Listen to a description of wards at the Oregon State Hospital, published in the October 24, 1883 edition of the Morning Oregonian.
Morning Oregonian October 24, 1883
A description of these wards serve as a correct description of all the wards in the building, twelve in number, with the female wards on the south side and male wards on the north side. The corridors are 12 feet wide in the main wards and 168 feet in length. Those in the wing wards are 11×155. In the center of each awards is a day room 20×30 feet in size, made off from this corridor and projecting in front, which will be used as sitting rooms for patients. They are furnished with upholstered seats and are light and pleasant, having windows on three sides and affording a splendid view of the surrounding country. Directly in the rear of the day rooms and in the center of each ward are the lavatories 7×14 feet, bath rooms 8×11, and the linen rooms 6×11. Back of these and outside of the main ward buildings are the water closets, 11.5×12, one above the other on each of the three floors, and are surmounted by the water tanks, four in number, each with a capacity of 6000 gallons. The space on either side of the corridors is divided into apartments which may be briefly described as follows.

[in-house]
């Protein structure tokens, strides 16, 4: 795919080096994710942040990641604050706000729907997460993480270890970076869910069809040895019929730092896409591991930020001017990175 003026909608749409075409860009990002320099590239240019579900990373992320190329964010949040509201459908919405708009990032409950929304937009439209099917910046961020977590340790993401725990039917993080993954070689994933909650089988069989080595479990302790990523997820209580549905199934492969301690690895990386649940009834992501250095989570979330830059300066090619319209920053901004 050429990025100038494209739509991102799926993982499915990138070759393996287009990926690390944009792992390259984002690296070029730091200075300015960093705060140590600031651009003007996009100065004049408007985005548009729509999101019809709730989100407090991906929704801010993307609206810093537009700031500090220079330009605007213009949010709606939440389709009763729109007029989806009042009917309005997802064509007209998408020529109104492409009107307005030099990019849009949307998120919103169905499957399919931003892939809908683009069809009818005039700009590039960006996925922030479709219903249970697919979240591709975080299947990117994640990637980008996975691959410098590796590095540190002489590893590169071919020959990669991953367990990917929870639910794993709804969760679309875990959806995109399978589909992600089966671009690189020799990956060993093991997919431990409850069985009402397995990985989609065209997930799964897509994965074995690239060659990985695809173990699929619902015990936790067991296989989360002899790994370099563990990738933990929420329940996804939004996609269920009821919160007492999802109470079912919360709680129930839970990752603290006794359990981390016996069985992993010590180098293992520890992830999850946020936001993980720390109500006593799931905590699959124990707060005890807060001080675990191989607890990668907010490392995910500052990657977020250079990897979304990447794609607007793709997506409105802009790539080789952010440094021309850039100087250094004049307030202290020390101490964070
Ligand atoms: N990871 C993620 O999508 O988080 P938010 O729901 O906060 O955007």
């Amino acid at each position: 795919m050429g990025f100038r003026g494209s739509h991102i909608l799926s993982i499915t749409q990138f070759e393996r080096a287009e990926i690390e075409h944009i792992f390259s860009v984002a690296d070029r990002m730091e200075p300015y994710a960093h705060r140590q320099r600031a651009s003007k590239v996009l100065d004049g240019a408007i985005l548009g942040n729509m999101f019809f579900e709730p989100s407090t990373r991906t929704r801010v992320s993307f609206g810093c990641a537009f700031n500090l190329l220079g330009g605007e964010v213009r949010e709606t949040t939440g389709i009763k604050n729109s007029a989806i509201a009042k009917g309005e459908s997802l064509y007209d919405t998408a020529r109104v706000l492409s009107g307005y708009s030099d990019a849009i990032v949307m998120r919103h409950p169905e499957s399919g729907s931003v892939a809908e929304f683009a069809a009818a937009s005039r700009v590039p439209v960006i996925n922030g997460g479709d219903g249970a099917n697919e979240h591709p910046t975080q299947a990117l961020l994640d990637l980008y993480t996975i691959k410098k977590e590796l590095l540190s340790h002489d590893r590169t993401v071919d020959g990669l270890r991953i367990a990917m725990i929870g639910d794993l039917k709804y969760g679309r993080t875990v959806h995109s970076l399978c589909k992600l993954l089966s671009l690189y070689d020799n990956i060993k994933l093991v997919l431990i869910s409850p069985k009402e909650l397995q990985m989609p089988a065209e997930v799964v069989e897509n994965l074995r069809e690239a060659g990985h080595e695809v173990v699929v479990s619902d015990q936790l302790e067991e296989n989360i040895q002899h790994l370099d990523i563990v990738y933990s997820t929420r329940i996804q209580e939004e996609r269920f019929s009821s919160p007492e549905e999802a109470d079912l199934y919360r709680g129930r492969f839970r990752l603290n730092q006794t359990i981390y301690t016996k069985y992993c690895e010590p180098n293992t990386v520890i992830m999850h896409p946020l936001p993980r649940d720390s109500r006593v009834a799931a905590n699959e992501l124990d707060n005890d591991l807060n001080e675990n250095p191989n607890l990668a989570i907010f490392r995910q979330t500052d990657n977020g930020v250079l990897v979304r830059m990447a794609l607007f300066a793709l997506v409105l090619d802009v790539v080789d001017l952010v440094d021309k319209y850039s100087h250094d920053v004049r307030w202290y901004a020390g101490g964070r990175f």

Attendants’ room in suites at either end with a sitting room 12×14 and sleeping room attached. The remainder of the front is divided into fourteen single sleeping rooms for patients, each 7×14. The space on the opposite and rear side of the corridor is sub-divided into four double sleeping rom, size 9×14, three dormitories 14×18.5, and one dining room 14×30 feet, embracing all of the latest improvements in the way of closets and other accessories including dumb waiters connected with the kitchen in the basement below. The dumb-waiters are provided with contrivances which open and close the doors as they pass from one floor to another, presenting when not in motion, the appearance of an ordinary cupboard, and obviating all danger of injury to patients in their frenzied endeavors to escape by means of the descent from the rooms above. The east half of the north and south wards on this floor are especially constructed for the use of violent patients.